Design Technology

Key Stage 3 Design & Technology

What will I learn in this subject?

Design & Technology covers a broad range of skills that are needed for the 21st Century.  The subject requires students to think methodically and creatively to solve a problem.  They learn about traditional and modern materials and manufacturing processes to then make an informed decision on the best way to achieve this.  As technology advances we want our students to feel confident they can adapt and change with it.

What skills and themes are covered?

The following areas are covered during the Key Stage:

  • String Puppet — an introduction to Health and Safety and basic hand tools
  • Rollerball Game — an introduction to CAD and Plastics
  • Steady Hand Game — an introduction to Electronics
  • Jewellery — using cuttlefish casting
  • Picture Frame — using batch production methods to produce a high quality product
  • The Clock Project — students use existing designers as inspiration for a clock which makes use of CAD and CAM
  • Bottle Opener — students extend their traditional making skills and combine them with DAC/CAM
  • Automaton — students put their knowledge of mechanisms into practise
  • Desk Tidy — extends the students skills with hand tools incorporating knowledge of wood joining techniques
  • Mobile Phone — students experience a Product Design activity in producing a high quality mode

How is it assessed?

There is a marking and assessment sheet used for all work, this will identify strengths and weaknesses in the student’s work and is completed fortnightly.  At the completion of the project, students are issued with an assessment booklet where they have the opportunity to level their work.  With assistance from the teacher, students then set themselves targets for their next project.

Where does this take me?

There are a wide range of qualifications offered within Design & Technology.  Students can take a range of BTEC and GCSE options in Engineering, Construction and Product Design, and can then progress to a BTEC level 3 course equivalents.

Key Stage 4 – BTEC Engineering

What will I learn on this course?

The Engineering option encompasses hands on practical manufacturing skills and techniques in Mechanical and Electronic/Electrical Engineering, along with the accompanying theory. Students are able to learn and develop the application of these important life skills in an environment which reflects a ‘real world’ working ethic.

In the first year of this two year course you will complete Unit 1: The Engineered World, this unit is an External assessed unit which will be assessed by an online exam. The other unit that you will complete in the first year is Unit 2: Investigating an Engineered Product.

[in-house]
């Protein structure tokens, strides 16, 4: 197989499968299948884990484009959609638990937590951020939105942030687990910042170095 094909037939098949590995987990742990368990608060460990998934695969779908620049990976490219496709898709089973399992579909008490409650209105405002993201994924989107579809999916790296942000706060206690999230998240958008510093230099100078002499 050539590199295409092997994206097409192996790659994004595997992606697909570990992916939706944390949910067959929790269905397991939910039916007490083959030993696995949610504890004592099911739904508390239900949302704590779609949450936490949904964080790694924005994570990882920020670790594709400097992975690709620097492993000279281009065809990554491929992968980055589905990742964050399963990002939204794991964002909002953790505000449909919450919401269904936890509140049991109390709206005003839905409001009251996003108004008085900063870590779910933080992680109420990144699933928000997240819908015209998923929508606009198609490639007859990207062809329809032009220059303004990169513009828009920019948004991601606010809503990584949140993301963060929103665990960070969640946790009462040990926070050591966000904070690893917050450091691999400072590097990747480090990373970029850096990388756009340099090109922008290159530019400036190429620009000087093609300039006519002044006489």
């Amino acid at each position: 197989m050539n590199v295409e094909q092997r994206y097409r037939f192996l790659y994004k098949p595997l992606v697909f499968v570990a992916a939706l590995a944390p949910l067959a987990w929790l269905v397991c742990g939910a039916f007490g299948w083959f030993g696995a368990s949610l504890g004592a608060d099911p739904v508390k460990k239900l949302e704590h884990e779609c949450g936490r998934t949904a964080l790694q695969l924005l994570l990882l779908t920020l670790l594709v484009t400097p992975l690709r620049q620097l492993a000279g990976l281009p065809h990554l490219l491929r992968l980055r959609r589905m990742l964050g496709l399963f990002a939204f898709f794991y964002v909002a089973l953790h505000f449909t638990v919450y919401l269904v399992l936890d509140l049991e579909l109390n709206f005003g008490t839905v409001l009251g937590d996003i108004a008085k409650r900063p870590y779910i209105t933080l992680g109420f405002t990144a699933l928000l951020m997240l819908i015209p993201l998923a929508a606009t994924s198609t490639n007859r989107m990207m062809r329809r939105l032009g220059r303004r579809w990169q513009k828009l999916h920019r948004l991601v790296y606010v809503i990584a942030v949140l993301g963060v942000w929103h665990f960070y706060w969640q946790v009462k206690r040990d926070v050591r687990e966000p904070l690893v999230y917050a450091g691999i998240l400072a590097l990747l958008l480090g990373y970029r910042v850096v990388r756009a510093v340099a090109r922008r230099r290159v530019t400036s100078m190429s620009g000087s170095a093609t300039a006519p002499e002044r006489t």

In the second year students may have the possibility of completing either Unit 7 (Machining Techniques), in this specialist unit you will use the all the machinery found within the Engineering workshop such as the Milling machine, Centre Lathe, Pillar drill and various hand tools.  Or you may have the possibility of completing Unit 8 (Electronic Circuit Design and Construction), in this specialist unit you will learn about designing electronic systems, constructing electronic circuits using electronic building blocks, know how to populate circuit boards permanently and construct electronic circuits safely, as well as test and evaluate electronic circuits.

BTEC Level 1/2 First Award in Engineering

Core Units

Unit 1: The Engineered World.

Unit 2: Investigating an Engineered Product.

Specialist Unit

Either Unit 7 “Machining Techniques” (double unit) or Unit 8 “Electronic Circuit Design and Construction” (double unit).

How is this qualification taught and assessed?

This course is mainly coursework based with one of the four units being assessed by an online test (25% of the course).

What qualification will I achieve?

A BTEC Level 1/2 First Award in Engineering (worth 1 GCSE)

Where will this qualification take me?

Students are actively encouraged to develop independent and team-working skills within this engineering scenario, placing them in an excellent position to progress into further and higher education or indeed, employment.

How can I find out more?

Either see Mr McKean (mckeand@ntc.kent.sch.uk) or Mr Summerfield (summerfieldr@ntc.kent.sch.uk) or email them for further details.

Key Stage 4- GCSE Product Design

What will I learn on this course?

The course is structured so that all students will create a portfolio and product chosen from a list of projects issued by the examining board (AQA). The projects are open ended allowing students to choose subjects, media and materials they are interested in. You will learn how to identify a need, write a design brief and specify the outcome. You are then given the opportunity to show and develop new and existing skills to make it.

How is this qualification taught and assessed?

The course is a GCSE course which has an exam at the end. The portfolio is worth 60% of your final grade; and the theory exam is 40%. To ensure that you are on track for both elements, 2 lessons a week will be on your coursework whilst the other is a theory lesson giving you plenty of exam practice ahead of the real thing.

What qualification will I achieve?

A GCSE in Product Design.

Where will this qualification take me?

There are a number of pathways which stem from this course. There is the opportunity to use CAD and CAM during the course. There will be detailed designs you have created and you will be using a range of materials, it really is up to you. There are a number of higher level courses which look at computer design, manufacturing and product design itself. You will also have a portfolio which shows you have a logical and ordered way of thinking to reach a detailed, useful conclusion – something employers and education institutions will all be interested in.

How can I find out more?

www.aqa.org.uk